Sometimes it’s just innocent questions: people don’t know better. A Jewish girlfriend of mine was asked if it’s true that Jews freeze the placentas of their babies and then eat them. No. But there are definitely versions of the blood libel still around—[the lie] that Jews use the blood of Christian children to make their matzo for Passover. . . .
I have a classmate who is Egyptian. She came with me to synagogue once and was looking through the prayer book, which is in Hebrew and English. She was looking for the part where it says we should kill all the Arabs, because that’s what she was always taught. But there isn’t anything in the prayer book or anything else about that because Jews don’t believe that. We don’t teach our children to hate Arabs or that they or any other non-Jews must die.
She also thinks that Jews rule the U.S., which a lot of people think. We don’t control America. In fact, until very recently, in many ways we were similar to blacks. It was fashionable to dislike Jews. We got blackballed from country clubs. If you look at charters for covenant-controlled communities, the old charters will actually list in their rules: “No blacks, no Jews. Mow your lawn once a week.” They just put it in like it was a normal thing.1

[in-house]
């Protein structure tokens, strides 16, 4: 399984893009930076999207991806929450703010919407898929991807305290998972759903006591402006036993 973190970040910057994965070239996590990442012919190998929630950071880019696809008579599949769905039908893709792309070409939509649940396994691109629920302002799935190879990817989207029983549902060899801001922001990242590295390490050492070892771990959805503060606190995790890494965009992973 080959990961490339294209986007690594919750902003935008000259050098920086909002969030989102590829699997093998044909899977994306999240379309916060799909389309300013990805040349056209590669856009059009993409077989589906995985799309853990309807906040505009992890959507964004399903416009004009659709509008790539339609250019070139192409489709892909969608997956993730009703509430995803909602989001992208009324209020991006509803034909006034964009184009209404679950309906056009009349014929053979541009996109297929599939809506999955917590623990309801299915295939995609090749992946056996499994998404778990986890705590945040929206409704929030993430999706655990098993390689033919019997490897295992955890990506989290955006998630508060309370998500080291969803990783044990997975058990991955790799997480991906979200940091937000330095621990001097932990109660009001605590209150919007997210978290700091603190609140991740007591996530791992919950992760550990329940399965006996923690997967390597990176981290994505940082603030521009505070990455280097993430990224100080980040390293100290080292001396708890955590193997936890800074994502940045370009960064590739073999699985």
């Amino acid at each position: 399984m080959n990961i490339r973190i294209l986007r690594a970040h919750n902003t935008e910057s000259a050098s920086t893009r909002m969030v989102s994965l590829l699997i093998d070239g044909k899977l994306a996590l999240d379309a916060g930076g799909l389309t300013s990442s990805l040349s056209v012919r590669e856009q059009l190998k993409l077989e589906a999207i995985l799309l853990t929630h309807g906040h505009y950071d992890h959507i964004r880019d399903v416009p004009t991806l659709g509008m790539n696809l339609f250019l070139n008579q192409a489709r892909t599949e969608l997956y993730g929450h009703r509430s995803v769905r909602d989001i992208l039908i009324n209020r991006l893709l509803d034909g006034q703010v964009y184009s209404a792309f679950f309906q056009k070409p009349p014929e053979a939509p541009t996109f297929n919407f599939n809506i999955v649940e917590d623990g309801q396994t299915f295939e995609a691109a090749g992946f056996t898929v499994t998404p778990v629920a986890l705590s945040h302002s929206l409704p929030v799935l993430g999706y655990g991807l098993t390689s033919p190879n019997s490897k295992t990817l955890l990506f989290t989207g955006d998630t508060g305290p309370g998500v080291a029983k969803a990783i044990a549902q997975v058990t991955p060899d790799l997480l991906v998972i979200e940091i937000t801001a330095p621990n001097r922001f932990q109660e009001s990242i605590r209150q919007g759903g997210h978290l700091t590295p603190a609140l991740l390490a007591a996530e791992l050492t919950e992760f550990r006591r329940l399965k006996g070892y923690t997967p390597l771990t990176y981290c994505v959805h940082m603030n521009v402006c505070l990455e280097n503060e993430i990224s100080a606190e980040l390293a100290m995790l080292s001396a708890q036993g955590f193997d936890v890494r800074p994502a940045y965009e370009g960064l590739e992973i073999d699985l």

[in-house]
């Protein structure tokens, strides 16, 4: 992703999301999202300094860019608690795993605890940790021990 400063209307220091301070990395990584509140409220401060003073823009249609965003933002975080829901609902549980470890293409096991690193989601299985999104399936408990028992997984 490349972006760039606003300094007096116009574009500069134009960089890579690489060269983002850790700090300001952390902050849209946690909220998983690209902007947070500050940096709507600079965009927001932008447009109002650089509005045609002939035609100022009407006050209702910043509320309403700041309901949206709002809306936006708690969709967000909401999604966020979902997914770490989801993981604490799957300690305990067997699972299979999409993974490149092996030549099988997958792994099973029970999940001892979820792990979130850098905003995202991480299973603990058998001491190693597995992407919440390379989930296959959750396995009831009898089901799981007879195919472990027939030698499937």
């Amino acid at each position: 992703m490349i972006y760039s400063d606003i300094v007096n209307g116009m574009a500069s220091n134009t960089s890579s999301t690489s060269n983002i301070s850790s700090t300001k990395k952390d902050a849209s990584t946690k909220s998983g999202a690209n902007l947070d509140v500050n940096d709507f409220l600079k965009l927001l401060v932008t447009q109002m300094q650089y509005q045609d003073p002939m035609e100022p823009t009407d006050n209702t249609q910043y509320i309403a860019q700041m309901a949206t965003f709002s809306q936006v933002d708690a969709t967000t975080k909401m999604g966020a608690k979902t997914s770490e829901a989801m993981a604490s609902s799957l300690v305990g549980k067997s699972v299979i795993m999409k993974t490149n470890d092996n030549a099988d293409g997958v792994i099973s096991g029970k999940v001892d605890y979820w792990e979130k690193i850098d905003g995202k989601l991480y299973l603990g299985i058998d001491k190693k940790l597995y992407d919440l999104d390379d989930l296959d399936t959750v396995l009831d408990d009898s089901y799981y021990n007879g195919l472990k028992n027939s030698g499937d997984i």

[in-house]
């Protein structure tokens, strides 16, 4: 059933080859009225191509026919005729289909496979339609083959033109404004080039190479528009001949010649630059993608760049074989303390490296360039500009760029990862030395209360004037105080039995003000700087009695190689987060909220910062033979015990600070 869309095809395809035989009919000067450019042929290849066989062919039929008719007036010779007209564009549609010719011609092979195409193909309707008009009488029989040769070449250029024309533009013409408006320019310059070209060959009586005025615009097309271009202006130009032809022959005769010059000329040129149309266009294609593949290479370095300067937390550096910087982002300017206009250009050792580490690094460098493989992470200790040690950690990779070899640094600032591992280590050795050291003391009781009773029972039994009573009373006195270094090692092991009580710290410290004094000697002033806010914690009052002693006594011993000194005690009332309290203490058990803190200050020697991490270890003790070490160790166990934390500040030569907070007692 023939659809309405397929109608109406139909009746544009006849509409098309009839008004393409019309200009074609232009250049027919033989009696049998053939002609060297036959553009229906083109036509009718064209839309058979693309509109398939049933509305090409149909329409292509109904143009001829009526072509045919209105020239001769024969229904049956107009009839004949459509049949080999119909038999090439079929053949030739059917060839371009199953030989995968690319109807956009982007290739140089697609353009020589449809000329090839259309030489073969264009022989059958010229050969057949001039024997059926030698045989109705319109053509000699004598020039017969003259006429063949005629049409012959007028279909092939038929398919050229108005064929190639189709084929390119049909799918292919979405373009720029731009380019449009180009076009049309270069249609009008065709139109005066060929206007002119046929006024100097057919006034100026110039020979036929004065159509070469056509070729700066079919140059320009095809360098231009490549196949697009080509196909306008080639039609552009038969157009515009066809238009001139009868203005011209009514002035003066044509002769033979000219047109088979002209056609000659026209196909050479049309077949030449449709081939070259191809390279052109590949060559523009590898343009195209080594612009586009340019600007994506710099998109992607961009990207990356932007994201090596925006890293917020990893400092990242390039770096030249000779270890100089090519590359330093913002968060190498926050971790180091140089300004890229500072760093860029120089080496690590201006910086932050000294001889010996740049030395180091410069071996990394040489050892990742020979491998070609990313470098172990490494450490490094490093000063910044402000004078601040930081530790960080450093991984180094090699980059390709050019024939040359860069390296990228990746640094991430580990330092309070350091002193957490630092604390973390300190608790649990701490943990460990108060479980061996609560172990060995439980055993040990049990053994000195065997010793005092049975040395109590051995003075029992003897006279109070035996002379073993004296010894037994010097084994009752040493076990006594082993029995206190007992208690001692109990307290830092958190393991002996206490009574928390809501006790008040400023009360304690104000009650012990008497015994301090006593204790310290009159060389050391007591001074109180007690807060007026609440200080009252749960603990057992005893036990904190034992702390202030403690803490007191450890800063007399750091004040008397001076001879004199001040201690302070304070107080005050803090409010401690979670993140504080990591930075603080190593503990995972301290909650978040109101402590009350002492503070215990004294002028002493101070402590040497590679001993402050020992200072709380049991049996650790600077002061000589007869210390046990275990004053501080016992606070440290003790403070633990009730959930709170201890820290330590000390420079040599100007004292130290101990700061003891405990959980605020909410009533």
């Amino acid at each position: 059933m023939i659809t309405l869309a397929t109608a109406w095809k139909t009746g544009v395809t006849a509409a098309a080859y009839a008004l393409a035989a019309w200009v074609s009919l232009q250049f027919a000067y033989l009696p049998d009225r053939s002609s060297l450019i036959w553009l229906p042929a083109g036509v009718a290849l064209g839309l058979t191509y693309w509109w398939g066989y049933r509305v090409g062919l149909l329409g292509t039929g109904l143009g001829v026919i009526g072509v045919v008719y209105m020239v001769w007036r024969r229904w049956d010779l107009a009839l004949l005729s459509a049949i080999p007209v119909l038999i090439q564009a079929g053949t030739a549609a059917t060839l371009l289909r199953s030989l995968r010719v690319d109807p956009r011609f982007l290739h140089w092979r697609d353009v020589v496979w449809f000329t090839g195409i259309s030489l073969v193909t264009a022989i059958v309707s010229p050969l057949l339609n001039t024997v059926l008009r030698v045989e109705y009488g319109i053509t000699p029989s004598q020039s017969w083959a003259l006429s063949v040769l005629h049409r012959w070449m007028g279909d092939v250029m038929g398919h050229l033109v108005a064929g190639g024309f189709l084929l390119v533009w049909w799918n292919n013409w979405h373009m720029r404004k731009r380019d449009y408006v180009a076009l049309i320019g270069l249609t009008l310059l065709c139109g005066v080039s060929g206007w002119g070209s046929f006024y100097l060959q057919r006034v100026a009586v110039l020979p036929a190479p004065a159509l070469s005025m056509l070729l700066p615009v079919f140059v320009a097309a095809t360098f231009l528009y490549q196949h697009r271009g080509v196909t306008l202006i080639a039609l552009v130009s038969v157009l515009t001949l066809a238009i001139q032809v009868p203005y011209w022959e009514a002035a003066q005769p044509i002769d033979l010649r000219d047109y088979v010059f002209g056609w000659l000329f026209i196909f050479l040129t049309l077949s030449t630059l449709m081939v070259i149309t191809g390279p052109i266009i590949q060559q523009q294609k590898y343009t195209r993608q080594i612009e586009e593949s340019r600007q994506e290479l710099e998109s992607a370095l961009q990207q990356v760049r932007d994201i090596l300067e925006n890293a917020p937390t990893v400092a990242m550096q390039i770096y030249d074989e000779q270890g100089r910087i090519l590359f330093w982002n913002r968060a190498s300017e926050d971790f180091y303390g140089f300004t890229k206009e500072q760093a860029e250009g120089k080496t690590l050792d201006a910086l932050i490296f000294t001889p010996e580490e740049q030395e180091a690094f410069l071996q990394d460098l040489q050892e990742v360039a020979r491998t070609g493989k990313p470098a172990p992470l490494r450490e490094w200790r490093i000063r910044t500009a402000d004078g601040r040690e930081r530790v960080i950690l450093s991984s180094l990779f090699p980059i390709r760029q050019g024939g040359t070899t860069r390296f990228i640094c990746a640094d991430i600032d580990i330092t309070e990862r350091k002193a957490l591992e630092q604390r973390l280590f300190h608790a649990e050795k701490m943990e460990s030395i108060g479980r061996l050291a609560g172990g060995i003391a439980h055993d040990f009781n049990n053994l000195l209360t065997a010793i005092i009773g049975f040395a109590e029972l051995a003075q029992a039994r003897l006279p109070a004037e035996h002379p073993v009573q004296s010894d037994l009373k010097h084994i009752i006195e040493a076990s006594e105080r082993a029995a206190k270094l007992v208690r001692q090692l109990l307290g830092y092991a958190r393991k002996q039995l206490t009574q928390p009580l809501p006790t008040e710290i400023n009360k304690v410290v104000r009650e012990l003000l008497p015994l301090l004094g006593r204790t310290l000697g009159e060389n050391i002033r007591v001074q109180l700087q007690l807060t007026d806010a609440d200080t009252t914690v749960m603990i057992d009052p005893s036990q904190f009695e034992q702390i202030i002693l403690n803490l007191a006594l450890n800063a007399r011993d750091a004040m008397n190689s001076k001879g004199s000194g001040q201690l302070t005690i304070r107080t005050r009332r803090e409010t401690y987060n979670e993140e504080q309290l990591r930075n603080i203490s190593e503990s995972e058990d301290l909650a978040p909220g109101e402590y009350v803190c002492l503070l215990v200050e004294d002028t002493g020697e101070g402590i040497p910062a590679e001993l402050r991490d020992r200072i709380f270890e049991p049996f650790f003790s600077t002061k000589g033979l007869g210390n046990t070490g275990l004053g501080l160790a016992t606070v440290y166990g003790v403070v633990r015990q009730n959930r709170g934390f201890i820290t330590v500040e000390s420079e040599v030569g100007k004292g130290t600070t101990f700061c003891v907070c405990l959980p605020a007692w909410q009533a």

1“There’s Something About the Jews,” in Gaskins, I Believe In...: Christian, Jewish, and Muslim Young People Speak About Their Faith (Chicago: Cricket Books, 2004), 92.
Inform students about the rising number of antisemitic incidents in the United States and explore the story of one teacher’s response to an antisemitic incident involving high school students in her community.
Use this mini-lesson to introduce students to contemporary examples of Holocaust trivialization and prompt reflection on the question “What are the implications of comparing current events to the Holocaust?”